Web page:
The first time I heard about St. Michael’s Youth Project and their kayaking program was a few weeks ago when the TDU newsletter came out. The second time was when a Facebook post about gear that was taken from their centre in Inchicore went viral on irish kayaking groups and pages. What I didn’t know is that the group was just weeks away from a planned expedition to paddle across the Irish Sea between Scotland and Ireland to raise money for the youth project. On Monday the 12th of May I sat in on a planning session to find out how plans for this ambitious expedition came about and how preparations for the expedition are coming along.

Benny, Niamh, Dean, Dan (Rawat) and Dan (O’Brien) discussing logistics – photo by Maryanne Doyle

St. Michael’s Parish Youth Project

St. Michael’s Youth Project (SMPYP) was founded in 1986 in response to the drugs epidemic in areas of Dublin at that time. The community-based project was funded by the government since its inception to work with young people aged 10-21 in disadvantaged areas through recreational, educational and developmental programs. This initiative was funded by the caring communities
grant, through the Community Foundation Ireland to address the issue of youth unemployment. CDYSB and the Canals drug task force also supported various aspects of the training. In the last three years funding for the project has been severely cut and the current program budget is next to non-existent, resulting in salary cuts to the staff and a threat to the ability of the project to continue this work.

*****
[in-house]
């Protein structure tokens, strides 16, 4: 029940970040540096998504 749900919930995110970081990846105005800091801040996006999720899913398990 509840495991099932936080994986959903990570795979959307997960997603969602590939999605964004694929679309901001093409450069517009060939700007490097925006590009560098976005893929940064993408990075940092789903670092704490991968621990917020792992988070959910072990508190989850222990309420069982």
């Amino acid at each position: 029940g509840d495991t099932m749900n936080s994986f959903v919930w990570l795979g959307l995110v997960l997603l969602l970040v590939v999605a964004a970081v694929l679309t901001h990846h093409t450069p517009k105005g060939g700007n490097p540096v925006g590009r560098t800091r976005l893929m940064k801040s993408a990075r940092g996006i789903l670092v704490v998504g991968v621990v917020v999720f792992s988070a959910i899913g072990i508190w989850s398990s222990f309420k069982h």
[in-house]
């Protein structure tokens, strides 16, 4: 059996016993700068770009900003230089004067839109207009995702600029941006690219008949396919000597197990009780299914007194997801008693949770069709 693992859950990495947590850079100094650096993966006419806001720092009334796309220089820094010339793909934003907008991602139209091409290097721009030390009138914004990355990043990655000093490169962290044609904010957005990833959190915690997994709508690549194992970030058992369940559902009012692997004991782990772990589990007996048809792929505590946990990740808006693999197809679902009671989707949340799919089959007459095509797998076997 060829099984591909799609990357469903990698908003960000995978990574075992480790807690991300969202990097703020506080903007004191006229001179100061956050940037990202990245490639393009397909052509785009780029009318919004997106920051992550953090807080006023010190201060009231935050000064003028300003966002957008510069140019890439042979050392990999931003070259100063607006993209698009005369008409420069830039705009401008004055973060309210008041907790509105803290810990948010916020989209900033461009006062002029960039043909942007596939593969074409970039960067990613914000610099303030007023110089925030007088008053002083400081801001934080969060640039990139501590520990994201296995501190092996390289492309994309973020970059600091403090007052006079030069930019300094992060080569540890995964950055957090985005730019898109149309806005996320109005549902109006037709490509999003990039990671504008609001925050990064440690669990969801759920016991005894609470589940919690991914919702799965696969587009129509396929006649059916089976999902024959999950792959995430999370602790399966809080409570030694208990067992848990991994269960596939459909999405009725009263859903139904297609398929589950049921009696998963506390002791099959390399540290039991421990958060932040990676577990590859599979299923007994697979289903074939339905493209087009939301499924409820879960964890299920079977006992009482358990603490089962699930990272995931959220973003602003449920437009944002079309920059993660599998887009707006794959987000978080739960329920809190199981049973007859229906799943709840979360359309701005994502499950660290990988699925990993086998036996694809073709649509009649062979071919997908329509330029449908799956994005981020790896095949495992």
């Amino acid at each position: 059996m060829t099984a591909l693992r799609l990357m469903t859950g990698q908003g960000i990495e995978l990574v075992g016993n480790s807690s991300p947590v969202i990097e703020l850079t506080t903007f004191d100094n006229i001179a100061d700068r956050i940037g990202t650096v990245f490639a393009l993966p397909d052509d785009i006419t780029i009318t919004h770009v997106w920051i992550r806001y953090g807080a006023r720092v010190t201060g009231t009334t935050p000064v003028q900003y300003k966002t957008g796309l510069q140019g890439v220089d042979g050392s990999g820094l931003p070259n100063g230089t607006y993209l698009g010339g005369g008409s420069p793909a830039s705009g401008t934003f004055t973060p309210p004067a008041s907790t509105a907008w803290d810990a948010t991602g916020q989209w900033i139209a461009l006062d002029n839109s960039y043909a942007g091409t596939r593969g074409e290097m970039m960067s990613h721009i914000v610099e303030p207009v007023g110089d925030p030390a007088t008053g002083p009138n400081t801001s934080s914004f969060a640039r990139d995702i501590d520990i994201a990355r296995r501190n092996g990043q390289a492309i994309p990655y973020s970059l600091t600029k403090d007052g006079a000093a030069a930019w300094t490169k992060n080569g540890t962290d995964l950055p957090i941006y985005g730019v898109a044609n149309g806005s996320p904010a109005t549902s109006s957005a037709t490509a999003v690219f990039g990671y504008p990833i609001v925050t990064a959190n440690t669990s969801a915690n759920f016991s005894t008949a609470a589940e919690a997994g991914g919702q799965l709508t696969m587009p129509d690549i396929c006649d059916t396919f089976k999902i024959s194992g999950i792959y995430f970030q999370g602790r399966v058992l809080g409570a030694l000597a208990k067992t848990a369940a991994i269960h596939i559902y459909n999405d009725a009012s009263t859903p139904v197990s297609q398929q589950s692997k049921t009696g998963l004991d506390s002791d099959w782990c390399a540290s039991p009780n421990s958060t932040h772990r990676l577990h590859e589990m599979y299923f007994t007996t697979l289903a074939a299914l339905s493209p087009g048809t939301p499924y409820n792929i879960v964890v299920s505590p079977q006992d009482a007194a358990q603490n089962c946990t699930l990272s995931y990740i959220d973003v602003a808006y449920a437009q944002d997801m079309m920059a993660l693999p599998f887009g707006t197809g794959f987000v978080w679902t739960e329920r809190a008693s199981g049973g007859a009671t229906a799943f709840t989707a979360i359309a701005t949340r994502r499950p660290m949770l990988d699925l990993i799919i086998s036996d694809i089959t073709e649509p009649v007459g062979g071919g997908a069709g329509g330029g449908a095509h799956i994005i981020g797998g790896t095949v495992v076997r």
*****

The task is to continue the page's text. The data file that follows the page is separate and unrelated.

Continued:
Find out more about St. Michael’s on their website

Introducing kayaking to SMPYP

In late 2013 SMPYP put out a call for new activities to include in the program and application they chose came from Canoeing Ireland’s Development Officer Benny Cullen. A partnership between SMPYP and Canoeing Ireland has been ongoing ever since, with the aim of training young people and equipping them with skills to engage with kayaking as a sport, a passion, a way to give back to their community as instructors and perhaps a way to start a career in the outdoor industry.

In the carpark getting ready for a river trip – photo by Benny Cullen

Let the training begin…